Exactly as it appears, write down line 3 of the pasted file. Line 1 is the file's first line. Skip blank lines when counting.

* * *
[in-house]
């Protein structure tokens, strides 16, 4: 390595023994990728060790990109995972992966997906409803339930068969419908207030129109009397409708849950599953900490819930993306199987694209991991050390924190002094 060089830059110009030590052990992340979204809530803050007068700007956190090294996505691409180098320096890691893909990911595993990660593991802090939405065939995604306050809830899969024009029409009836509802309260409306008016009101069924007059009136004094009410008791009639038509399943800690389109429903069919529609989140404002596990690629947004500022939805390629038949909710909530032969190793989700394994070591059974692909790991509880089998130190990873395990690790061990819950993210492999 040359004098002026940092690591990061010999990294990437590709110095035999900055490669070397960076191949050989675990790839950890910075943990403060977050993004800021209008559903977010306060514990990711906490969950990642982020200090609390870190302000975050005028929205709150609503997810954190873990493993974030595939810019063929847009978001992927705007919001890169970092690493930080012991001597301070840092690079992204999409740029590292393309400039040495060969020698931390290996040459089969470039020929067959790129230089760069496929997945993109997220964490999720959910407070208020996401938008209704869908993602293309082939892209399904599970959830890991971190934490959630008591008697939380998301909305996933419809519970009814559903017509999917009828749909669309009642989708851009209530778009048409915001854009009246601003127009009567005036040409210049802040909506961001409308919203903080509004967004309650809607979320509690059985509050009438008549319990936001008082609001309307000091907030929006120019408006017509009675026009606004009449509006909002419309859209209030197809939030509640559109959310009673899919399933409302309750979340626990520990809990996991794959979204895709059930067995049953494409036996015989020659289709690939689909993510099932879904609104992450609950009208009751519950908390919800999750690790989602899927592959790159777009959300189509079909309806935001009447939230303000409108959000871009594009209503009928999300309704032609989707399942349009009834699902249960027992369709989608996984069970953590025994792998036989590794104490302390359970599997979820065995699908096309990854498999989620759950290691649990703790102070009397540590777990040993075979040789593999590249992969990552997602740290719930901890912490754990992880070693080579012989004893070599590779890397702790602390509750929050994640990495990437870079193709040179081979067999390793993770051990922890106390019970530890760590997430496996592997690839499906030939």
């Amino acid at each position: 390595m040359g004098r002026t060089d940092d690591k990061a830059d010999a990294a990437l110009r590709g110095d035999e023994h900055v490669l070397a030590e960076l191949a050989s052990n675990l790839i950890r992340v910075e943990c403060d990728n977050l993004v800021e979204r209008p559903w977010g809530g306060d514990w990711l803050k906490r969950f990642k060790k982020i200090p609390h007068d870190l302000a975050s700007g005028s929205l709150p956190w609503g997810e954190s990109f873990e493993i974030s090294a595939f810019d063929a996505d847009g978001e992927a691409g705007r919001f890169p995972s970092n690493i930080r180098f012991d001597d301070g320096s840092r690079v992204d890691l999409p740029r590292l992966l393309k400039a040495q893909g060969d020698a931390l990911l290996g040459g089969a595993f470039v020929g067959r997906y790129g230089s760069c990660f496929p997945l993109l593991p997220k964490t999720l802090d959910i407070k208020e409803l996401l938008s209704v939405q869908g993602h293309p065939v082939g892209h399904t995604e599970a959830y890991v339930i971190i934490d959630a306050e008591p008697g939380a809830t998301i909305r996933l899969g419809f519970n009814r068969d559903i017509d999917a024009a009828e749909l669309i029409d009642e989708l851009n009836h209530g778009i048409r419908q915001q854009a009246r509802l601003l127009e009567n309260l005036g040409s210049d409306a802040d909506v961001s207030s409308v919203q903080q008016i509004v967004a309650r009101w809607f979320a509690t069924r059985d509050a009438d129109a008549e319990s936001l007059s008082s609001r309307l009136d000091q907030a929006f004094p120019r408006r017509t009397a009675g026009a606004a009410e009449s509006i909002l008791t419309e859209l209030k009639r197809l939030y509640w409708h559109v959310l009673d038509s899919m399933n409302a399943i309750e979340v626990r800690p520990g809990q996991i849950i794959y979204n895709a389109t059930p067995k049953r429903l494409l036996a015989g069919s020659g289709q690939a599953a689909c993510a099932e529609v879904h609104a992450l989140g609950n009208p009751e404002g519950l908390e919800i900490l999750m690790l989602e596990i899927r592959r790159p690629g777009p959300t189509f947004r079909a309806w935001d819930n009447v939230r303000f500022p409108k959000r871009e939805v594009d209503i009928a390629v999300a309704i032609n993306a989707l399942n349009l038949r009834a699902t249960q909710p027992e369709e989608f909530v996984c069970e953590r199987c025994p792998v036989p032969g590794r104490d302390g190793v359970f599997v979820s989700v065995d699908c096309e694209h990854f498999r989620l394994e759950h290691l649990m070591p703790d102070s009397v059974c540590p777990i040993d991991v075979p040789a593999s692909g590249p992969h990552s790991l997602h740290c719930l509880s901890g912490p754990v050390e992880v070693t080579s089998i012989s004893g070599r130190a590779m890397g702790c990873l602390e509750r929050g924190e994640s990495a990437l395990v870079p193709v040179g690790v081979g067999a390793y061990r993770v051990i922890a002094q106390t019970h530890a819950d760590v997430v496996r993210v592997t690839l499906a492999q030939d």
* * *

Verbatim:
């Amino acid at each position: 390595m040359g004098r002026t060089d940092d690591k990061a830059d010999a990294a990437l110009r590709g110095d035999e023994h900055v490669l070397a030590e960076l191949a050989s052990n675990l790839i950890r992340v910075e943990c403060d990728n977050l993004v800021e979204r209008p559903w977010g809530g306060d514990w990711l803050k906490r969950f990642k060790k982020i200090p609390h007068d870190l302000a975050s700007g005028s929205l709150p956190w609503g997810e954190s990109f873990e493993i974030s090294a595939f810019d063929a996505d847009g978001e992927a691409g705007r919001f890169p995972s970092n690493i930080r180098f012991d001597d301070g320096s840092r690079v992204d890691l999409p740029r590292l992966l393309k400039a040495q893909g060969d020698a931390l990911l290996g040459g089969a595993f470039v020929g067959r997906y790129g230089s760069c990660f496929p997945l993109l593991p997220k964490t999720l802090d959910i407070k208020e409803l996401l938008s209704v939405q869908g993602h293309p065939v082939g892209h399904t995604e599970a959830y890991v339930i971190i934490d959630a306050e008591p008697g939380a809830t998301i909305r996933l899969g419809f519970n009814r068969d559903i017509d999917a024009a009828e749909l669309i029409d009642e989708l851009n009836h209530g778009i048409r419908q915001q854009a009246r509802l601003l127009e009567n309260l005036g040409s210049d409306a802040d909506v961001s207030s409308v919203q903080q008016i509004v967004a309650r009101w809607f979320a509690t069924r059985d509050a009438d129109a008549e319990s936001l007059s008082s609001r309307l009136d000091q907030a929006f004094p120019r408006r017509t009397a009675g026009a606004a009410e009449s509006i909002l008791t419309e859209l209030k009639r197809l939030y509640w409708h559109v959310l009673d038509s899919m399933n409302a399943i309750e979340v626990r800690p520990g809990q996991i849950i794959y979204n895709a389109t059930p067995k049953r429903l494409l036996a015989g069919s020659g289709q690939a599953a689909c993510a099932e529609v879904h609104a992450l989140g609950n009208p009751e404002g519950l908390e919800i900490l999750m690790l989602e596990i899927r592959r790159p690629g777009p959300t189509f947004r079909a309806w935001d819930n009447v939230r303000f500022p409108k959000r871009e939805v594009d209503i009928a390629v999300a309704i032609n993306a989707l399942n349009l038949r009834a699902t249960q909710p027992e369709e989608f909530v996984c069970e953590r199987c025994p792998v036989p032969g590794r104490d302390g190793v359970f599997v979820s989700v065995d699908c096309e694209h990854f498999r989620l394994e759950h290691l649990m070591p703790d102070s009397v059974c540590p777990i040993d991991v075979p040789a593999s692909g590249p992969h990552s790991l997602h740290c719930l509880s901890g912490p754990v050390e992880v070693t080579s089998i012989s004893g070599r130190a590779m890397g702790c990873l602390e509750r929050g924190e994640s990495a990437l395990v870079p193709v040179g690790v081979g067999a390793y061990r993770v051990i922890a002094q106390t019970h530890a819950d760590v997430v496996r993210v592997t690839l499906a492999q030939d």